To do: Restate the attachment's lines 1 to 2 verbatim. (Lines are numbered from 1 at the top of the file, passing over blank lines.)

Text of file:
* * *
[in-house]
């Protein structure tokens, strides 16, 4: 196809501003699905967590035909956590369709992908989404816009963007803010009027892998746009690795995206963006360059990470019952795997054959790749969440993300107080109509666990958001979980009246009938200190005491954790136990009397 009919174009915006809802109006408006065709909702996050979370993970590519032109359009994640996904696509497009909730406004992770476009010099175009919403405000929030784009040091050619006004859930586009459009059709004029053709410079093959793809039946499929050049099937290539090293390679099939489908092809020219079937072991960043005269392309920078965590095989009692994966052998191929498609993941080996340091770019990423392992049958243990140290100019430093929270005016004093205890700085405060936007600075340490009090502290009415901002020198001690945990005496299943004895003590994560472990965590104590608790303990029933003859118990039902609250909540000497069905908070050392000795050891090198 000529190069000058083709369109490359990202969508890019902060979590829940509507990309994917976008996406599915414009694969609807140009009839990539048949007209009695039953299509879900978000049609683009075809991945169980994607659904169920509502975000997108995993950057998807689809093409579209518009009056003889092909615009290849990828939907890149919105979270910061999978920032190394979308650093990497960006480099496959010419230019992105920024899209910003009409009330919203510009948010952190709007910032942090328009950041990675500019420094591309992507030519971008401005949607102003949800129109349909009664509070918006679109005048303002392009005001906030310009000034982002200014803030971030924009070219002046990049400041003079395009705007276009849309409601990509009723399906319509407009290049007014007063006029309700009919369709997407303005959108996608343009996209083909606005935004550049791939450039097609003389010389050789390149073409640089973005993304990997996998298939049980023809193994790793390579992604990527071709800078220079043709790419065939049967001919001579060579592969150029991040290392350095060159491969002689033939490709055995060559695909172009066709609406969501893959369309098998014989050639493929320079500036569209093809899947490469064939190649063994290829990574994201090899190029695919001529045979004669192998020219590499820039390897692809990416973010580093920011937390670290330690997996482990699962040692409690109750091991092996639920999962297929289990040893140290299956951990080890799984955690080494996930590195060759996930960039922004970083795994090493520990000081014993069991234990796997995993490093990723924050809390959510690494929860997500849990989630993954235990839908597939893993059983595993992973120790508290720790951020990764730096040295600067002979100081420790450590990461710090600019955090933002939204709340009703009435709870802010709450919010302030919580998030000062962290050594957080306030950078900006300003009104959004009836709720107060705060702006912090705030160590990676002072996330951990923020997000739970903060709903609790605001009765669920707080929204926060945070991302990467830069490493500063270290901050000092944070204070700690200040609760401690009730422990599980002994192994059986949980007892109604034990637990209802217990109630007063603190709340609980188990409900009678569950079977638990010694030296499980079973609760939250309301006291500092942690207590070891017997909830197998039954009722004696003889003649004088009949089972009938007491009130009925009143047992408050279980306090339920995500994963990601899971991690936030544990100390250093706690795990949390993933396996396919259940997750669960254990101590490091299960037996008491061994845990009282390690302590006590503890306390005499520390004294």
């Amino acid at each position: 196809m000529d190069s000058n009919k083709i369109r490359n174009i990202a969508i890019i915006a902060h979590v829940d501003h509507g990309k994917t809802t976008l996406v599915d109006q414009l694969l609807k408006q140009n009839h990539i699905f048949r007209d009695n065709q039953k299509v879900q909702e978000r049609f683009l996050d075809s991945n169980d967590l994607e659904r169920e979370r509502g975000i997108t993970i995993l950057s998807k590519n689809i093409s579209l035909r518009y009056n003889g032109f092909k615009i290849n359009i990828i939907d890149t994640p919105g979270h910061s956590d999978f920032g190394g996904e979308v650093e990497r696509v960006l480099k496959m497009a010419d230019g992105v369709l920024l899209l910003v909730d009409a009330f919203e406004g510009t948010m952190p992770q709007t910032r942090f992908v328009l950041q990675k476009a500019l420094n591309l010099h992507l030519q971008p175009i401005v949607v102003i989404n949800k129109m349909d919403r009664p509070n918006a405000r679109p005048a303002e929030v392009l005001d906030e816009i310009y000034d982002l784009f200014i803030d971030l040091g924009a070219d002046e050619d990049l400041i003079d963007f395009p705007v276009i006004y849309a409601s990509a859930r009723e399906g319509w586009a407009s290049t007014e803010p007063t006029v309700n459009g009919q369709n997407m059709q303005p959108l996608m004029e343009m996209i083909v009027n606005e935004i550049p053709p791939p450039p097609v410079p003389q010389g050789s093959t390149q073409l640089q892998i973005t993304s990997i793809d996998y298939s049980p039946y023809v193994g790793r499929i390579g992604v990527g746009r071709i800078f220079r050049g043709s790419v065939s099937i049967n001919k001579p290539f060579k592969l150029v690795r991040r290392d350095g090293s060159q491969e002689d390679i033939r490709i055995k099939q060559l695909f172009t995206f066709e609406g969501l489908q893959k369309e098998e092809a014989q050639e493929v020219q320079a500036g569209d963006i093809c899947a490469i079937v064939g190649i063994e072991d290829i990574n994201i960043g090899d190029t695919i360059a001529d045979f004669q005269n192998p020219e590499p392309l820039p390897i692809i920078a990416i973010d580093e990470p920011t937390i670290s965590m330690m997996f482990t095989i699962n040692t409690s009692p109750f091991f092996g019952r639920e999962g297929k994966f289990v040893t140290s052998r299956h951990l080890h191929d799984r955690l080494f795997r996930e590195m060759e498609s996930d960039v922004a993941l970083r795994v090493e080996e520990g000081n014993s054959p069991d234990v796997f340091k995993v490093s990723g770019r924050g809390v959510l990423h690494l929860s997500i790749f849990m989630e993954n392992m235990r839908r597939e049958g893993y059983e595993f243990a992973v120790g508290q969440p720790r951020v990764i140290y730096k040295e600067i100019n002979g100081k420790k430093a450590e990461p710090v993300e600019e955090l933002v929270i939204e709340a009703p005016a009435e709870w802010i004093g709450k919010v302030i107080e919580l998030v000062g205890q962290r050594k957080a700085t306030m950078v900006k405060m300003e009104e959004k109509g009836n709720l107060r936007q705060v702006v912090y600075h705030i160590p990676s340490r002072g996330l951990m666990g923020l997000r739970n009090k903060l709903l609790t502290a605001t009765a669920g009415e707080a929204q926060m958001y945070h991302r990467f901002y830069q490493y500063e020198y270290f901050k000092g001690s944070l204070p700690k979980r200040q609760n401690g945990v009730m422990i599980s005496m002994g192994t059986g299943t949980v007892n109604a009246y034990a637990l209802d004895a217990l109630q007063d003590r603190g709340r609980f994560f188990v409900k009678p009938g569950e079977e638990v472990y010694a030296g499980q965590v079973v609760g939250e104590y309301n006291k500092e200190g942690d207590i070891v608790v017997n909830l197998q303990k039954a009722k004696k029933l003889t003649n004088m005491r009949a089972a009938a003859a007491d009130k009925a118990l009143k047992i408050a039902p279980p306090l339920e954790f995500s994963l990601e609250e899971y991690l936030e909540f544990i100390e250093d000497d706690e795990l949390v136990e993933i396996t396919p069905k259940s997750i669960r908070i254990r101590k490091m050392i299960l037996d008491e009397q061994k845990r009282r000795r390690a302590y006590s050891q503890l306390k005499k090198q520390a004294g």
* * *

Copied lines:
[in-house]
């Protein structure tokens, strides 16, 4: 196809501003699905967590035909956590369709992908989404816009963007803010009027892998746009690795995206963006360059990470019952795997054959790749969440993300107080109509666990958001979980009246009938200190005491954790136990009397 009919174009915006809802109006408006065709909702996050979370993970590519032109359009994640996904696509497009909730406004992770476009010099175009919403405000929030784009040091050619006004859930586009459009059709004029053709410079093959793809039946499929050049099937290539090293390679099939489908092809020219079937072991960043005269392309920078965590095989009692994966052998191929498609993941080996340091770019990423392992049958243990140290100019430093929270005016004093205890700085405060936007600075340490009090502290009415901002020198001690945990005496299943004895003590994560472990965590104590608790303990029933003859118990039902609250909540000497069905908070050392000795050891090198 000529190069000058083709369109490359990202969508890019902060979590829940509507990309994917976008996406599915414009694969609807140009009839990539048949007209009695039953299509879900978000049609683009075809991945169980994607659904169920509502975000997108995993950057998807689809093409579209518009009056003889092909615009290849990828939907890149919105979270910061999978920032190394979308650093990497960006480099496959010419230019992105920024899209910003009409009330919203510009948010952190709007910032942090328009950041990675500019420094591309992507030519971008401005949607102003949800129109349909009664509070918006679109005048303002392009005001906030310009000034982002200014803030971030924009070219002046990049400041003079395009705007276009849309409601990509009723399906319509407009290049007014007063006029309700009919369709997407303005959108996608343009996209083909606005935004550049791939450039097609003389010389050789390149073409640089973005993304990997996998298939049980023809193994790793390579992604990527071709800078220079043709790419065939049967001919001579060579592969150029991040290392350095060159491969002689033939490709055995060559695909172009066709609406969501893959369309098998014989050639493929320079500036569209093809899947490469064939190649063994290829990574994201090899190029695919001529045979004669192998020219590499820039390897692809990416973010580093920011937390670290330690997996482990699962040692409690109750091991092996639920999962297929289990040893140290299956951990080890799984955690080494996930590195060759996930960039922004970083795994090493520990000081014993069991234990796997995993490093990723924050809390959510690494929860997500849990989630993954235990839908597939893993059983595993992973120790508290720790951020990764730096040295600067002979100081420790450590990461710090600019955090933002939204709340009703009435709870802010709450919010302030919580998030000062962290050594957080306030950078900006300003009104959004009836709720107060705060702006912090705030160590990676002072996330951990923020997000739970903060709903609790605001009765669920707080929204926060945070991302990467830069490493500063270290901050000092944070204070700690200040609760401690009730422990599980002994192994059986949980007892109604034990637990209802217990109630007063603190709340609980188990409900009678569950079977638990010694030296499980079973609760939250309301006291500092942690207590070891017997909830197998039954009722004696003889003649004088009949089972009938007491009130009925009143047992408050279980306090339920995500994963990601899971991690936030544990100390250093706690795990949390993933396996396919259940997750669960254990101590490091299960037996008491061994845990009282390690302590006590503890306390005499520390004294």